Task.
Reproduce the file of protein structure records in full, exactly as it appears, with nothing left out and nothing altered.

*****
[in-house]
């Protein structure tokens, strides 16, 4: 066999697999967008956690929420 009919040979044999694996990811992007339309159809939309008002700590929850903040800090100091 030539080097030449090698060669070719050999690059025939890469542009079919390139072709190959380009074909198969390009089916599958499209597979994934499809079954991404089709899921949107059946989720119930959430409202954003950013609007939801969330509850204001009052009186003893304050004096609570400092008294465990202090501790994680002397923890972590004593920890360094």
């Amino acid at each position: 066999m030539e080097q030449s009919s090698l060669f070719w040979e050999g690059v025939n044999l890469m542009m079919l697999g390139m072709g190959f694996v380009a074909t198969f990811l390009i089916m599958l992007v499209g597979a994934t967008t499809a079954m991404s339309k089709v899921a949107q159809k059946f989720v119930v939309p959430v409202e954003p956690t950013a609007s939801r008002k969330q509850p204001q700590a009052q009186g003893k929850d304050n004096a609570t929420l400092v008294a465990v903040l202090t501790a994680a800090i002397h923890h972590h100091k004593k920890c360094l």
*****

[in-house]
């Protein structure tokens, strides 16, 4: 066999697999967008956690929420 009919040979044999694996990811992007339309159809939309008002700590929850903040800090100091 030539080097030449090698060669070719050999690059025939890469542009079919390139072709190959380009074909198969390009089916599958499209597979994934499809079954991404089709899921949107059946989720119930959430409202954003950013609007939801969330509850204001009052009186003893304050004096609570400092008294465990202090501790994680002397923890972590004593920890360094």
């Amino acid at each position: 066999m030539e080097q030449s009919s090698l060669f070719w040979e050999g690059v025939n044999l890469m542009m079919l697999g390139m072709g190959f694996v380009a074909t198969f990811l390009i089916m599958l992007v499209g597979a994934t967008t499809a079954m991404s339309k089709v899921a949107q159809k059946f989720v119930v939309p959430v409202e954003p956690t950013a609007s939801r008002k969330q509850p204001q700590a009052q009186g003893k929850d304050n004096a609570t929420l400092v008294a465990v903040l202090t501790a994680a800090i002397h923890h972590h100091k004593k920890c360094l």